Domi more than just a fighter in book

By Ryan Horne,

All Tie Domi wanted to do was protect his teammates during his days on the ice, but there’s more to the former Maple Leafs enforcer than fighting, trash-talking and squirting boisterous Philadelphia Flyers fans with water.
“I didn’t really want to talk about it [fighting],” Domi told Monday while promoting his new book, Shift Work. “It was my job to protect my teammates.”

Of course a book about the man who’s the third most penalized player in NHL history (3515 minutes) is going to have a few tales on throwing haymakers (and there is), but Domi says there’s more to the book than dropping the gloves. It’s about his growth as a player and a person.

Domi’s book features stories from his 16 seasons in the NHL with the Winnipeg Jets, New York Rangers and Toronto, where he became a fan favourite on a pretty good Maple Leafs team led by Mats Sundin. There’s also a lot of focus on his life experiences and the people who were there for him that may not have a voice to share their stories.

“The waiter, the bellmen, the TSA guys, shoe shine guys, car wash guys, the people who work at the rink, the ice crew, parking lot lady, security guys, the Zamboni driver. Real-life stories,” said Domi. “I live it every day. I stick up for those people. I say what they want to say.

“I don’t want to talk about having the most fights. It’s part of my job.”

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Domi, 46, retired in 2006 and said he went through some difficulties adjusting to life away from the rink, including a divorce and the 2008 financial crisis.

“I was freshly retired and the guys on Bay Street were either taking my money or using me to raise money,” explained Domi. “So I went through difficult times after my career.”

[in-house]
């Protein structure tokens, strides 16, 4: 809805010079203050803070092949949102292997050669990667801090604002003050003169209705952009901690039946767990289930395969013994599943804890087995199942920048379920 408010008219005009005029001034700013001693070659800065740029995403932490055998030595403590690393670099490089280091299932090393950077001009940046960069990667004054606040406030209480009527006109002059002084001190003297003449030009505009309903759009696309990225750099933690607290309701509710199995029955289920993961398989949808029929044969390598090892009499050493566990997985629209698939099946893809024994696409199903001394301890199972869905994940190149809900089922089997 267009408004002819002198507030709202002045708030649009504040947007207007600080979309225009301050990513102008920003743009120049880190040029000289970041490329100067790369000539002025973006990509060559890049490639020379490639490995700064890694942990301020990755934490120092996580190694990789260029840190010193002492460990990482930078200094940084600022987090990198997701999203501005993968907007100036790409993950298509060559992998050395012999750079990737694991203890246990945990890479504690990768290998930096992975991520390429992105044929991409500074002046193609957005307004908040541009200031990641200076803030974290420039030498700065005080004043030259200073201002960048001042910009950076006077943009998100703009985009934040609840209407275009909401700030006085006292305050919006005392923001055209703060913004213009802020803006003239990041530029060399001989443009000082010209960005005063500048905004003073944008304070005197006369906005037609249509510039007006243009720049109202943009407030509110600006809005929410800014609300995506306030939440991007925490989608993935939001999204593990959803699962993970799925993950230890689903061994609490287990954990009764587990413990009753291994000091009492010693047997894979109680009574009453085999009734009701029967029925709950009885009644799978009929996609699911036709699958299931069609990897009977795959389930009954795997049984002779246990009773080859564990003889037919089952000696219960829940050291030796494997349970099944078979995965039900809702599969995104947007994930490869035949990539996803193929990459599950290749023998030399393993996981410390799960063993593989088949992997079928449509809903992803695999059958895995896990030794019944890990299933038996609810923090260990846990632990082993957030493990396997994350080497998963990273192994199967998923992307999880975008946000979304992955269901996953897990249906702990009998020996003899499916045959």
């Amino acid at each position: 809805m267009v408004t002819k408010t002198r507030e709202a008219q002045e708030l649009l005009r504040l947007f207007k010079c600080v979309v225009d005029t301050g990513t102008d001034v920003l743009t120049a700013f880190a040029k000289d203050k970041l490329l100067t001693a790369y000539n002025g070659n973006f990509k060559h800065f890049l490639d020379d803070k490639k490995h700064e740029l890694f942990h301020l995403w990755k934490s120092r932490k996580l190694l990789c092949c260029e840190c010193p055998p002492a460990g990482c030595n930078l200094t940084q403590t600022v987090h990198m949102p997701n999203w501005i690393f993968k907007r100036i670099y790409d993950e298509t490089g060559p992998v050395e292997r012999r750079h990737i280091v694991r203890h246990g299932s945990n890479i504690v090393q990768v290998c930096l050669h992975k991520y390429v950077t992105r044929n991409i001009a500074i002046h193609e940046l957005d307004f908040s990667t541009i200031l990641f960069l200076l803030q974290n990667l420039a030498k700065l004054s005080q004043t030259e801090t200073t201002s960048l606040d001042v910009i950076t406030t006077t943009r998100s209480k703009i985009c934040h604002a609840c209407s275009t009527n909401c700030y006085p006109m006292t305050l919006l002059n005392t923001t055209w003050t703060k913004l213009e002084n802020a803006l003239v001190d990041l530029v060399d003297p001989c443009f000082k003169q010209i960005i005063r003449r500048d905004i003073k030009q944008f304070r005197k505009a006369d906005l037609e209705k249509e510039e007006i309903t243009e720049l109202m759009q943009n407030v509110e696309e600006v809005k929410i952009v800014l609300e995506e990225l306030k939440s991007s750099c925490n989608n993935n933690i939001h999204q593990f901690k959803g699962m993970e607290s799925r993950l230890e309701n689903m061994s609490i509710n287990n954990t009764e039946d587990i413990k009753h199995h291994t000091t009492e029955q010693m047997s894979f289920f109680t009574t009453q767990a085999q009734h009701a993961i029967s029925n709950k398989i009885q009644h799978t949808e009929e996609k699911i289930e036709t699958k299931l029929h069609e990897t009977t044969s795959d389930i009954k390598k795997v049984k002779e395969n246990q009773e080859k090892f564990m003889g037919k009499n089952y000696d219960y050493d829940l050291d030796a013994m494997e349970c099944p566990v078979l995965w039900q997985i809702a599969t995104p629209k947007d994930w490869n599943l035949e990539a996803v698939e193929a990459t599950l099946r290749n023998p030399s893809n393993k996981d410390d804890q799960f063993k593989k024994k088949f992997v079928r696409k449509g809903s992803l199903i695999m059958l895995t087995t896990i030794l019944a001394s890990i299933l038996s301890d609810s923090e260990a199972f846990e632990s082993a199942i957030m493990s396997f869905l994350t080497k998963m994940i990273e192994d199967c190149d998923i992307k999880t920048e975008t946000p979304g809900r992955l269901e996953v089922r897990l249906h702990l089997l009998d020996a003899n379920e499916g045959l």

He wasn’t ready to put together a book at that point, but a few years had passed when the publishing company Simon & Schuster Canada gave him a ring.

“The president said to me ‘I want to do your book, you’re an interesting guy. What do you want to do your book about?’ ”

And so Domi, along with co-writer Jim Lang, took three years to put together the story of a 5-foot-10 fighter and all the peaks and valleys that come along with a life in hockey. Domi, who is dyslexic, said it was a difficult task, but received plenty of help from his girlfriend, daughters and sister.

One interesting tidbit focuses on an incident from the 2001 playoffs when Domi threw a vicious elbow to the head of New Jersey Devils defenceman Scott Niedermayer during Game 4 of the eastern conference semi-finals, knocking him unconscious. Domi was suspended for the rest of the playoffs and the Leafs would go on to lose the series in seven games.

“The stupidest thing I’ve ever done in my career when I was playing the best hockey of my career,” Domi said of the incident.

The book is dedicated to his father and has a single message that Domi wants to get out to all his readers.

“Treat people how you want to be treated. Old-school values,” he said “If I can help a few people, then it’s successful.”


Domi is back in the news these days not only because of his book, but the fact that his son, Max, is lighting up the league as a rookie with the Arizona Coyotes.

“He’s lived the life and he knows what to do. He has to work hard every day to get better as a pro and it’s the best league in the world,” Domi said of his 20-year-old son who regularly hung out with his father’s teammates as a kid growing up in Toronto.


“This is what he’s preparing his whole for. He’s made a lot of sacrifices since a young age. I’m really proud of him how’s he handled himself.”

Max sits second behind New York Rangers’ Oscar Lindberg in rookie goals with five and second behind Connor McDavid in rooking points with 11.

Tie got to see his son score his first NHL goal at his old stomping grounds, Air Canada Centre, when the Coyotes were in Toronto in late October. His reaction was a little delayed.

“People had such opinions on my reaction. I actually didn’t know it went in because I was so shocked he shot it. My eyesight isn’t that great and it was in and out. It was almost a surreal moment. His first shot at the building where he was on the ice everyday as a kid,” said Domi who was watching from a box at the ACC.tie-domi (1)

As for the keeping up with the current Maple Leaf squad, Domi says he simply doesn’t have the time for it, but has
faith they can turn it around.

“At the end of the day it’s a big business. It’s a results business. The hired the best guy to coach and he definitely brings creditability and accountability, something that has been really lost since Pat Quinn left the team,” said Domi of Mike Babcock.

“The biggest challenge is going through turnover in hockey. It’s a young man’s sport now and it’s who is able to guess on those future players. That’s the big gamble. I think the rebuild thing has a lifespan. You can only use that for so long.”